Harry Karlinsky comes across a name in the London Asylum records which piques his interest. Thomas Darwin. Was he any relation to Charles? He delves deeper into the records and discovers the story of the youngest son, a quiet man who had an obsession with cutlery which slowly drove him insane.
It’s an odd little book. The cover has the word “novel” in a small font and the author’s note acknowledges that it’s fiction but it is otherwise introduced and written as a historical biography. Thomas’ life is intertwined with that of Charles Darwin and it becomes difficult to separate fact from fiction, something that is both charming and infuriating, depending on your outlook. It is certainly a unique way to write historical fiction.
I rather liked his theory of evolution of cutlery, there is a lot of sense to it, except for when he starts to become a bit “peculiar” as the editor of Nature kindly put it.
The style is not dissimilar to that of Charles Darwin’s works and there are a number of letters, articles and illustrations throughout like the collected works of one man’s research. It is not told in chronological order, instead divided into sections for his personal life, his work and his illness, much like a real biography.
I really can’t decide if this is genius or not. If you’re looking for well rounded characters and a gripping plot, keep looking. However, if you’re interested in unique ways of story telling or even just Darwinism, give this a try. I think it might bring a smile to your face.
The Evolution of Inanimate also wins the award for best barcode. Admittedly, it didn’t have much competition but I still love it.
The Evolution of Inanimate Objects: The Life and Works of Thomas Darwin (1857-1879) is published by The Friday Project and is currently available in hardback and ebook formats. Thanks go to the publisher for providing me with a copy for review.
Subscribe via Email
Somehow it's March already, here are 28 books hitting the shelves this month! https://t.co/xfhhuDSBIpFollow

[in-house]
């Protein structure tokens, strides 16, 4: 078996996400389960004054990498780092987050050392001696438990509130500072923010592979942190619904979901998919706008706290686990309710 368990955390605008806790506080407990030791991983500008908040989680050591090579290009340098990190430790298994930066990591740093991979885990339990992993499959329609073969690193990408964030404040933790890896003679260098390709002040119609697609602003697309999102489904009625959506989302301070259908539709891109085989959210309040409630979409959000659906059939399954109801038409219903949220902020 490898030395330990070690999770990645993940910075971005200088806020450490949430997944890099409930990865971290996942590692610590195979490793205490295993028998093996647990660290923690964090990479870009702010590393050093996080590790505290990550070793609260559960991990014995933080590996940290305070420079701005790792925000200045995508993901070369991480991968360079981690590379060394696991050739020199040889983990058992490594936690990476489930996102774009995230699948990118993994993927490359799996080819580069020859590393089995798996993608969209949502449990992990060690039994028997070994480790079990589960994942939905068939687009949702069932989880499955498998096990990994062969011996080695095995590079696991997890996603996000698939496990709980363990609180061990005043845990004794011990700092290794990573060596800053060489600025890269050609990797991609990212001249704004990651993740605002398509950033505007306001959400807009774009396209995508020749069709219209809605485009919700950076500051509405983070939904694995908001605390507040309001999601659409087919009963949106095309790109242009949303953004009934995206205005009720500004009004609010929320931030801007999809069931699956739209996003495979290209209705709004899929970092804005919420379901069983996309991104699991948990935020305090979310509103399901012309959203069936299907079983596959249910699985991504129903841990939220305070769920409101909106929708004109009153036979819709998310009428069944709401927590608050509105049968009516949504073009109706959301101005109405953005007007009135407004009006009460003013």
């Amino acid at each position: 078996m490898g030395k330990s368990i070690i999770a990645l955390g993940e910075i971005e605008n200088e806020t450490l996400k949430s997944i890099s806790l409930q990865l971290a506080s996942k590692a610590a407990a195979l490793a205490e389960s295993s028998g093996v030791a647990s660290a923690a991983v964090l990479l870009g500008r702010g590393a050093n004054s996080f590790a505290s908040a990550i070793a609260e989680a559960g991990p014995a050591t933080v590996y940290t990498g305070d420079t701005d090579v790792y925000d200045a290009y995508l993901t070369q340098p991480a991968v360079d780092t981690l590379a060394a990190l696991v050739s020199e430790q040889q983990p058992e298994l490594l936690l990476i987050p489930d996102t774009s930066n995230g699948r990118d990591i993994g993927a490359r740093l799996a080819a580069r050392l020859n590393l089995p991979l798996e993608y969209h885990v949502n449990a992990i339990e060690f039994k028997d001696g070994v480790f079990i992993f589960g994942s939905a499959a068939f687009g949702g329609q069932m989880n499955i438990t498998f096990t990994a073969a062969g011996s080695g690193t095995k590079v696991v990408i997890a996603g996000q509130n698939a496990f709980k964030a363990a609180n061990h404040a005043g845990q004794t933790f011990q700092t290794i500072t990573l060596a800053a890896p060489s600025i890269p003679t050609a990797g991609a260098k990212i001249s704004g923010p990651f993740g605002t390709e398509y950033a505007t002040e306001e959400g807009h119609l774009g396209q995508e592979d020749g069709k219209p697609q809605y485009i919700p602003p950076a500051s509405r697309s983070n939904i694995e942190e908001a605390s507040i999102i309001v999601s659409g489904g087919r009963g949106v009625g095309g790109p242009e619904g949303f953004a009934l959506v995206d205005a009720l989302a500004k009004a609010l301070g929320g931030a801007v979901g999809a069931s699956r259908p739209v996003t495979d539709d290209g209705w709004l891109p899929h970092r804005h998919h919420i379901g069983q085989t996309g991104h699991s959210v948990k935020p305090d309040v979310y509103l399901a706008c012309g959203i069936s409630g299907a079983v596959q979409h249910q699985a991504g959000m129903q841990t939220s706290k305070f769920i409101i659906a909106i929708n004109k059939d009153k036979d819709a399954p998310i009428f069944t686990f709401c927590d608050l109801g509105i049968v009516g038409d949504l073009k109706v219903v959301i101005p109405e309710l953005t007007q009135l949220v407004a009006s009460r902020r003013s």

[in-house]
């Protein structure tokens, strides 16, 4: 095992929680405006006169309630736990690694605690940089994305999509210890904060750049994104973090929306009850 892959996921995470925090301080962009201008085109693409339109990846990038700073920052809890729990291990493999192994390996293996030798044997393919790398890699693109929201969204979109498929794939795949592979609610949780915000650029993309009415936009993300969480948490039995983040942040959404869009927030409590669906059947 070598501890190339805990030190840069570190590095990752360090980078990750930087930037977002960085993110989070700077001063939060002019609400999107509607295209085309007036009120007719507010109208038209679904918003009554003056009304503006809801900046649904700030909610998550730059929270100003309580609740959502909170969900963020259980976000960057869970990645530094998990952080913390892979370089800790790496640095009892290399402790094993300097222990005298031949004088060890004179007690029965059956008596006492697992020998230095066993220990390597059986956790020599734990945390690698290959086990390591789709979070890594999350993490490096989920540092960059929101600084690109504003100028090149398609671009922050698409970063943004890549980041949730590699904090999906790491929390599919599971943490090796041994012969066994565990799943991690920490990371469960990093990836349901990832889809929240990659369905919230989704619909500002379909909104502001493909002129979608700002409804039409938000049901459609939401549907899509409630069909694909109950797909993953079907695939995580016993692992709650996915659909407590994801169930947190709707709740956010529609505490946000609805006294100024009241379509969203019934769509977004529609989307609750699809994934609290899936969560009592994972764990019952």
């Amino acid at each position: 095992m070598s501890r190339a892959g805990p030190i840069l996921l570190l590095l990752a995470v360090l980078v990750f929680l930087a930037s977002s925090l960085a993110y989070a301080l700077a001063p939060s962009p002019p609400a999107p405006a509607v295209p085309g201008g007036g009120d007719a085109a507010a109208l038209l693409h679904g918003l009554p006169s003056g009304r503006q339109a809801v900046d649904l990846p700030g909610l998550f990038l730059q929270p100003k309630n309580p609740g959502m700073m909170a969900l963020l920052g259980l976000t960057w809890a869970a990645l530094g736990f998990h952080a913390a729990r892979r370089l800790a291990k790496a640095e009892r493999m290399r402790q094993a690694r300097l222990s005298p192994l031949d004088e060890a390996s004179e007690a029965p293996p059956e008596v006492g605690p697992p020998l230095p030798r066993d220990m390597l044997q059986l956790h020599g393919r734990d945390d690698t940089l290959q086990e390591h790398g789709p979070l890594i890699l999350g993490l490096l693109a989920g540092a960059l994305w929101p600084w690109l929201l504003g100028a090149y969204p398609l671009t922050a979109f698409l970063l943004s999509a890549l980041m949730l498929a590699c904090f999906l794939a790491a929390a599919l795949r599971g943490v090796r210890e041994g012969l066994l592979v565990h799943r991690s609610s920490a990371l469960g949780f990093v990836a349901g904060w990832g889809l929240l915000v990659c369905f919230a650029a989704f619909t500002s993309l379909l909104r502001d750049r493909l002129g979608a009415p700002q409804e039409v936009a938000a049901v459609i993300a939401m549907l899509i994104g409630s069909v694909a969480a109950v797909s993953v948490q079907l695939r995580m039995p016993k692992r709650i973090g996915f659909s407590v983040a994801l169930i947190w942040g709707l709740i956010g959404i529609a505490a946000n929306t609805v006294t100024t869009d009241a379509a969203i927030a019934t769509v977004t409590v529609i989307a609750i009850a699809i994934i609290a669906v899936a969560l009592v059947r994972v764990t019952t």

Scully keeps stealing cauliflowers! This would not be weird if she stole other food items. But we can leave her wi… https://t.co/RgkyjAu6OaFollow
If you happen to be reading articles about Kazuo Ishiguro/Klara and the Sun having not read (or watched) Never Let… https://t.co/Sql7aCHQ6VFollow
Today he would become a god. His mother had told him so. The opening line may seem like something any mother would tell her son, but in the case of Serapio, his mother truly believes he will become the Crow God reborn. She blinds him,…
The day Bree gets accepted into an early college placement at UNC, is the day her mother dies. The last words they spoke were of anger. Unable to deal with her dad’s grief on top of her own, Bree goes ahead with the placement. Once…
Alex Stern does not belong at Yale. When she awakes as the sole survivor of a multiple homicide, presumed a drug deal gone wrong, she is given an unlikely offer. Come to Yale, join the House of Lethe and oversee the rituals of the other…
A Beautifully Foolish Endeavor
Just let me dust off this blog thing, I have a review for you! One of my anticipated reads released during lockdown was the follow-up to An Absolutely Remarkable Thing. If you read that, of course will will be dying to know what happened to…